BaaahhhIG Things Happening
Updated: Mar 18, 2022
A few years ago, I became interested in the wide variety of fibre we were growing on Vancouver Island and the Gulf Islands. I wanted to know what I could use in my own weaving practice that was grown locally. What I discovered was amazing. We have a huge variety of breed specific fibre and the potential for so much more.
I heard about the fibershed (https://fibershed.org/) movement that was started in California by Rebecca Burgess and found we had a local fibreshed network (http://vancouverislandfibreshed.ca/) and when I checked out what they were doing I instantly wanted to get involved. I got in touch right away and have been working with an amazing network of people here on the Island ever since. Covid slowed down progress for a while, but we are back to work, getting more educational workshops going again and trying to grow the local awareness around fibre processing, renewable practices, and soil regeneration. There has also been a Cross Canada network forming to compile resources and help grow the fibreshed movement across the country.
In the past the VIfibreshed put together an online local producer directory but they ran into some issues with getting commitment and the project came to a stand still. As a maker looking for the local fibre this intrigued me.
I wanted to contribute. With my background in creative writing and publishing I couldn’t help but want to feature all the Islands amazing fibre in a tangible book. I felt a project like this could be my way of helping to grow the connection between farmers and makers and support the growth of our fibreshed in a way I knew how.
I dreamed of holding a glossy, full colour coffee table style book packed with gorgeous images of our fibre animals and plants, the amazing farmers and producers working with them and regionally specific information to accompany the images. The idea wouldn’t leave me, and signs began to pop up everywhere: my son brought home a fleece to fibre project from his kindergarten class, I would see fibre animals on every drive that I hadn’t noticed before, family members and friends who didn’t know what I was working on would send me fibre related posts and videos. Everything felt like it was telling me to go in the direction of this project.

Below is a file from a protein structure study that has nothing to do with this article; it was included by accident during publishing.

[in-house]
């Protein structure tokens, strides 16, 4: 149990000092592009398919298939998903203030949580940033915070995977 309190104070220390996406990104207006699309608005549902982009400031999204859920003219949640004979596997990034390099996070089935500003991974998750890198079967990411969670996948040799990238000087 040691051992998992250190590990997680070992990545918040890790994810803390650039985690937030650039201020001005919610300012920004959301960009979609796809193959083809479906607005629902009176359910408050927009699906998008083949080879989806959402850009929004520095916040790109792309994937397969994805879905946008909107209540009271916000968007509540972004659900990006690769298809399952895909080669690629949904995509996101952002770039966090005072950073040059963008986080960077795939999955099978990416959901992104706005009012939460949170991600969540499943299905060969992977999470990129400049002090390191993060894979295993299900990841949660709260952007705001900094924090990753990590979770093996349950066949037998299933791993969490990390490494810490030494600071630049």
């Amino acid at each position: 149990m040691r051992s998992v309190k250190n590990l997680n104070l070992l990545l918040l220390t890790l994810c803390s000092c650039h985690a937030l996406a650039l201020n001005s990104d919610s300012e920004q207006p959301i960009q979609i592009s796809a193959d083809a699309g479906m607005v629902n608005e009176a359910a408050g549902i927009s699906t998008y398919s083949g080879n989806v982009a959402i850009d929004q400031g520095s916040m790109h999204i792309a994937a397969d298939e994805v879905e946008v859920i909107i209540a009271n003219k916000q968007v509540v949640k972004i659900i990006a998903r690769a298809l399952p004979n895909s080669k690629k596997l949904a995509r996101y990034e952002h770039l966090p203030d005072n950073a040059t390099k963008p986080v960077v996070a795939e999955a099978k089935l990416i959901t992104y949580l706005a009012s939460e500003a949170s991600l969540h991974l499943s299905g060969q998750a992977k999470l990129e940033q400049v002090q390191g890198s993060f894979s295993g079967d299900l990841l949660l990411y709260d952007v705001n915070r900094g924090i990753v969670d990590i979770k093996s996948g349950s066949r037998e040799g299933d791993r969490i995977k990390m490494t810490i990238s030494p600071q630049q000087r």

I decided to heed the signs and start the book. I quickly realized that it could take many directions. It is a community-based book and there for I needed to figure out how it wanted to be in the world. I did the base of the research, finding farms and breed specific information and then felt like I needed some motivation, or maybe a confidence boost. Impostor syndrome has gotten me down a few times along the way. I am a writer and fibre artist, but I don’t raise fibre animals, so sometimes it feels like I am out of my wheelhouse. But one thing I have learned from working with the fibreshed movement and farmers is that if we want our local fibre economy to grow, we need to have all levels of interest involved. Not all farmers have the time to process the product, market the product, start fibre related businesses, write the fibre books, run fibre workshops. It takes the makers, the marketers, the designers, the teachers, the writers, the businesspeople, the wearers of clothes, to all get involved.
I decided I would apply for a Research and Creation grant through the Canada Council for the Arts. I thought if I could secure myself a grant then I would be able to harness my confidence and really finish the book.
Well, at the end of February my grant was approved. I couldn’t freakin believe it! Looking back from here, this project has felt like a natural path that some force is pushing me along. All I can do is continue to ride the flow (when its flowing) and be grateful. I never thought this would be the first book I would write but it’s taken hold and it won’t let go. So now I’ve got a year to finish the final leg of my research.
I have a list of over 70 farms across the Island and Gulf Islands that are growing some sort of fibre either from sheep, goats, llamas, alpacas, rabbits, or cellulose based. And I know there are many, many more. I need the word to spread. Anyone who is producing some sort of fibre on the Island that wants to be included in this project can get in touch.
I’ve already contacted a small number of farms and they have allowed me to photograph their animals and write a highlight paragraph about their farm and what they are doing in terms of fibre and regenerative practices. I am hoping in the next few months to continue connecting with farmers and meeting their fibre animals and plants.
I plan to chronicle the remaining research and creation through this blog. I know there will be many ups and downs before we are holding that tangible book, but I would like to take you along on some of the ebbs and flows of the journey. I don’t want to put any more pressure on myself. I want this blog to be a fun way for me to stretch my voice and share some local fibre knowledge. It’s not going to be anything regular, but I hope you’ll enjoy what I share when I do. Wish me luck as I enthusiastically slog ahead!!